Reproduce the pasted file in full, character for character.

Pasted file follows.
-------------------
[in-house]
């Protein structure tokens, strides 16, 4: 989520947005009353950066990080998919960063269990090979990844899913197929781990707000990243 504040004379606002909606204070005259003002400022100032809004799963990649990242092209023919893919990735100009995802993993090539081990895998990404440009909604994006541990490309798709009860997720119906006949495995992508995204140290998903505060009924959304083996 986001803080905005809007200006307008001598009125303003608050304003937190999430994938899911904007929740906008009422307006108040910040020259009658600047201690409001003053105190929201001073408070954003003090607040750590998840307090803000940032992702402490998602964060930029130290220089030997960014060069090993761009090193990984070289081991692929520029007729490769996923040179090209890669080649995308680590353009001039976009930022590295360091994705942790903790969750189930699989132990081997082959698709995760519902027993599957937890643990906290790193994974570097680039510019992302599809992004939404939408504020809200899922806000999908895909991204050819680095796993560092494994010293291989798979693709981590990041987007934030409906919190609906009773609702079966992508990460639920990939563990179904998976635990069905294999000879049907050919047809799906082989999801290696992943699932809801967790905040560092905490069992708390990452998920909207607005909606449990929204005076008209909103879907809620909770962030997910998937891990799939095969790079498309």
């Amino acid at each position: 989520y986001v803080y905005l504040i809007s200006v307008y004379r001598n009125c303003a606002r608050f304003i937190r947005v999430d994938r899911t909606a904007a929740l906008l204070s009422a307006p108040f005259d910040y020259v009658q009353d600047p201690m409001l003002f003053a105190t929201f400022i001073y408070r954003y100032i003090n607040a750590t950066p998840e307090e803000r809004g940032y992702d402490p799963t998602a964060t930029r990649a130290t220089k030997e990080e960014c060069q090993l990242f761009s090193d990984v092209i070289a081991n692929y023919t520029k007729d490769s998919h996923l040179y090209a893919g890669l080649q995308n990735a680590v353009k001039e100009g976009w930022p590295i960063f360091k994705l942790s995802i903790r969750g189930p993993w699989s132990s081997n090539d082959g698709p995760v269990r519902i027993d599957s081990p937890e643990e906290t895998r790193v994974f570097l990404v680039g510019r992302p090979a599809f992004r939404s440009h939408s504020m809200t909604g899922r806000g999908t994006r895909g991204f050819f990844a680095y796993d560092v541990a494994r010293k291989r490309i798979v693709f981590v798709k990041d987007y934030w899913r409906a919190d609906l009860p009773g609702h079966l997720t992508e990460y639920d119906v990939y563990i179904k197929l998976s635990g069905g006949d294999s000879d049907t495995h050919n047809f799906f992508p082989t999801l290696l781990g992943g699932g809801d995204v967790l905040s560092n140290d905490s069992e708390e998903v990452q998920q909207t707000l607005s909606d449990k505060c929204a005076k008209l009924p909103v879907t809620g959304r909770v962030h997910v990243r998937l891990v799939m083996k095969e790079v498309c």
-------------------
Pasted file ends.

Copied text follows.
[in-house]
């Protein structure tokens, strides 16, 4: 989520947005009353950066990080998919960063269990090979990844899913197929781990707000990243 504040004379606002909606204070005259003002400022100032809004799963990649990242092209023919893919990735100009995802993993090539081990895998990404440009909604994006541990490309798709009860997720119906006949495995992508995204140290998903505060009924959304083996 986001803080905005809007200006307008001598009125303003608050304003937190999430994938899911904007929740906008009422307006108040910040020259009658600047201690409001003053105190929201001073408070954003003090607040750590998840307090803000940032992702402490998602964060930029130290220089030997960014060069090993761009090193990984070289081991692929520029007729490769996923040179090209890669080649995308680590353009001039976009930022590295360091994705942790903790969750189930699989132990081997082959698709995760519902027993599957937890643990906290790193994974570097680039510019992302599809992004939404939408504020809200899922806000999908895909991204050819680095796993560092494994010293291989798979693709981590990041987007934030409906919190609906009773609702079966992508990460639920990939563990179904998976635990069905294999000879049907050919047809799906082989999801290696992943699932809801967790905040560092905490069992708390990452998920909207607005909606449990929204005076008209909103879907809620909770962030997910998937891990799939095969790079498309």
């Amino acid at each position: 989520y986001v803080y905005l504040i809007s200006v307008y004379r001598n009125c303003a606002r608050f304003i937190r947005v999430d994938r899911t909606a904007a929740l906008l204070s009422a307006p108040f005259d910040y020259v009658q009353d600047p201690m409001l003002f003053a105190t929201f400022i001073y408070r954003y100032i003090n607040a750590t950066p998840e307090e803000r809004g940032y992702d402490p799963t998602a964060t930029r990649a130290t220089k030997e990080e960014c060069q090993l990242f761009s090193d990984v092209i070289a081991n692929y023919t520029k007729d490769s998919h996923l040179y090209a893919g890669l080649q995308n990735a680590v353009k001039e100009g976009w930022p590295i960063f360091k994705l942790s995802i903790r969750g189930p993993w699989s132990s081997n090539d082959g698709p995760v269990r519902i027993d599957s081990p937890e643990e906290t895998r790193v994974f570097l990404v680039g510019r992302p090979a599809f992004r939404s440009h939408s504020m809200t909604g899922r806000g999908t994006r895909g991204f050819f990844a680095y796993d560092v541990a494994r010293k291989r490309i798979v693709f981590v798709k990041d987007y934030w899913r409906a919190d609906l009860p009773g609702h079966l997720t992508e990460y639920d119906v990939y563990i179904k197929l998976s635990g069905g006949d294999s000879d049907t495995h050919n047809f799906f992508p082989t999801l290696l781990g992943g699932g809801d995204v967790l905040s560092n140290d905490s069992e708390e998903v990452q998920q909207t707000l607005s909606d449990k505060c929204a005076k008209l009924p909103v879907t809620g959304r909770v962030h997910v990243r998937l891990v799939m083996k095969e790079v498309c």